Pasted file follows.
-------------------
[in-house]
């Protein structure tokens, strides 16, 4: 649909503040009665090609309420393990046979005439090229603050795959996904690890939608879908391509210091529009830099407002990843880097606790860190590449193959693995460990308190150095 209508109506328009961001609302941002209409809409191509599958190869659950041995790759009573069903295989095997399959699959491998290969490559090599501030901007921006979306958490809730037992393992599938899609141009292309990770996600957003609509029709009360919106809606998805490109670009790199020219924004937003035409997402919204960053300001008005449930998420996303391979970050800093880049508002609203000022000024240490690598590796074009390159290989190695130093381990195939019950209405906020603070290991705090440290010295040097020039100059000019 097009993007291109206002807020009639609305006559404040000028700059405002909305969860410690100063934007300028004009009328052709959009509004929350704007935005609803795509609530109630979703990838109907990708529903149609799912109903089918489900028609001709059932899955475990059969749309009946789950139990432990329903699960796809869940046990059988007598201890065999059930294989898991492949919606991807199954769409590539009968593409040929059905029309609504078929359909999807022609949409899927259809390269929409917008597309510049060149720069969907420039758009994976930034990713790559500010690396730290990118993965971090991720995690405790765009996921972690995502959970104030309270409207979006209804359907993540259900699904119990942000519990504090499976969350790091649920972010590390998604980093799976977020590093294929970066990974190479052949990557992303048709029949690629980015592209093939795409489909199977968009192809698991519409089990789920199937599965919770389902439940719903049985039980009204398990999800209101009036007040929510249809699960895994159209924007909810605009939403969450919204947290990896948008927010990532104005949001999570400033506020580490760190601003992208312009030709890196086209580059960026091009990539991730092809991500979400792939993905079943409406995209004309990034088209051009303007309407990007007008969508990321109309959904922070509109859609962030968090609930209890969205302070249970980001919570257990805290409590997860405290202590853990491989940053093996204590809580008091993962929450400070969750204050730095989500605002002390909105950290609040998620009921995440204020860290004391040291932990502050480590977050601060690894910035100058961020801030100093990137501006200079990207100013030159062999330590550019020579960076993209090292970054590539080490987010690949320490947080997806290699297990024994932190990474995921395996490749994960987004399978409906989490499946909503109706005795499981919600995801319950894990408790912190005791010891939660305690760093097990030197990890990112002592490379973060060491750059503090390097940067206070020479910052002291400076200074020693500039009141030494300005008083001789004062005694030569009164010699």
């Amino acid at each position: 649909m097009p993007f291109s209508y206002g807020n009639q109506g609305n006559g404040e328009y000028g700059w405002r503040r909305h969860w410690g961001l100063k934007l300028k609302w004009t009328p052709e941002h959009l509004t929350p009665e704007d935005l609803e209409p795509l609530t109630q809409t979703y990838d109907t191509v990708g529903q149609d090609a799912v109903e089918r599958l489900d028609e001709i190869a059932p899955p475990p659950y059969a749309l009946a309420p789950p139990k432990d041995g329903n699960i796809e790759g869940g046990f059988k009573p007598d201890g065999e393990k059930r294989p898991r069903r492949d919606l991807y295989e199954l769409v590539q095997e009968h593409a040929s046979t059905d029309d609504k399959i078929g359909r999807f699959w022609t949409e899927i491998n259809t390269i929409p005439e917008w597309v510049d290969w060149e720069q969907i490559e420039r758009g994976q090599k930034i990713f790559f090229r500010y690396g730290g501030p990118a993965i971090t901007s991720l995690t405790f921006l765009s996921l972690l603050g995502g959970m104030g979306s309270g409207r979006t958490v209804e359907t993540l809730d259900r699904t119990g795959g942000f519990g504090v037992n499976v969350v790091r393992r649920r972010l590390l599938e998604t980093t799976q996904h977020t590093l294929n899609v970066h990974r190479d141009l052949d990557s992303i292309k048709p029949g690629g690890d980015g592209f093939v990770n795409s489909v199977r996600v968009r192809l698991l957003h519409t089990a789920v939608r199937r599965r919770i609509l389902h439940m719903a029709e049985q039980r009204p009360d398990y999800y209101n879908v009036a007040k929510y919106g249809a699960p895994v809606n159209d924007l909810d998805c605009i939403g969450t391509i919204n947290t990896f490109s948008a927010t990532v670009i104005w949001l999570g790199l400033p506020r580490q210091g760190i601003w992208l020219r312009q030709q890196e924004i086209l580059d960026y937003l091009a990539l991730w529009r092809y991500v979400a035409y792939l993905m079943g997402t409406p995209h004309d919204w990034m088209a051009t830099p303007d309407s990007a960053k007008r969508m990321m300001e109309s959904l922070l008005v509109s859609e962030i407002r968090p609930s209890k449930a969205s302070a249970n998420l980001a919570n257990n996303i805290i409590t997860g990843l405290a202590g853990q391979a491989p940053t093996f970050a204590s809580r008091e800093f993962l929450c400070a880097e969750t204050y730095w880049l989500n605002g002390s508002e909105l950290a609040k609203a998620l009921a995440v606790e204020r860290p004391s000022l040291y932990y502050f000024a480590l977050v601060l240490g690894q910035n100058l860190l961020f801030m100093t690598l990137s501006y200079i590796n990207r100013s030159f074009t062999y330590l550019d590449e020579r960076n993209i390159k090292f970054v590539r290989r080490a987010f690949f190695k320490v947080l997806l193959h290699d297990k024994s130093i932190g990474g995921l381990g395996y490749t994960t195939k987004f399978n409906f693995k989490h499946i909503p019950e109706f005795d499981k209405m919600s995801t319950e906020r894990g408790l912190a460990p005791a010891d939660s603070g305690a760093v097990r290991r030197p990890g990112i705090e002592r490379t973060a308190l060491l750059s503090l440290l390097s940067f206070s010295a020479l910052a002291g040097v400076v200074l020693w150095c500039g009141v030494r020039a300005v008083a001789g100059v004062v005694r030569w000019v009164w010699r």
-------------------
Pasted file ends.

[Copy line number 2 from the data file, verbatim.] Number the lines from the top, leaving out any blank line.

């Protein structure tokens, strides 16, 4: 649909503040009665090609309420393990046979005439090229603050795959996904690890939608879908391509210091529009830099407002990843880097606790860190590449193959693995460990308190150095 209508109506328009961001609302941002209409809409191509599958190869659950041995790759009573069903295989095997399959699959491998290969490559090599501030901007921006979306958490809730037992393992599938899609141009292309990770996600957003609509029709009360919106809606998805490109670009790199020219924004937003035409997402919204960053300001008005449930998420996303391979970050800093880049508002609203000022000024240490690598590796074009390159290989190695130093381990195939019950209405906020603070290991705090440290010295040097020039100059000019 097009993007291109206002807020009639609305006559404040000028700059405002909305969860410690100063934007300028004009009328052709959009509004929350704007935005609803795509609530109630979703990838109907990708529903149609799912109903089918489900028609001709059932899955475990059969749309009946789950139990432990329903699960796809869940046990059988007598201890065999059930294989898991492949919606991807199954769409590539009968593409040929059905029309609504078929359909999807022609949409899927259809390269929409917008597309510049060149720069969907420039758009994976930034990713790559500010690396730290990118993965971090991720995690405790765009996921972690995502959970104030309270409207979006209804359907993540259900699904119990942000519990504090499976969350790091649920972010590390998604980093799976977020590093294929970066990974190479052949990557992303048709029949690629980015592209093939795409489909199977968009192809698991519409089990789920199937599965919770389902439940719903049985039980009204398990999800209101009036007040929510249809699960895994159209924007909810605009939403969450919204947290990896948008927010990532104005949001999570400033506020580490760190601003992208312009030709890196086209580059960026091009990539991730092809991500979400792939993905079943409406995209004309990034088209051009303007309407990007007008969508990321109309959904922070509109859609962030968090609930209890969205302070249970980001919570257990805290409590997860405290202590853990491989940053093996204590809580008091993962929450400070969750204050730095989500605002002390909105950290609040998620009921995440204020860290004391040291932990502050480590977050601060690894910035100058961020801030100093990137501006200079990207100013030159062999330590550019020579960076993209090292970054590539080490987010690949320490947080997806290699297990024994932190990474995921395996490749994960987004399978409906989490499946909503109706005795499981919600995801319950894990408790912190005791010891939660305690760093097990030197990890990112002592490379973060060491750059503090390097940067206070020479910052002291400076200074020693500039009141030494300005008083001789004062005694030569009164010699």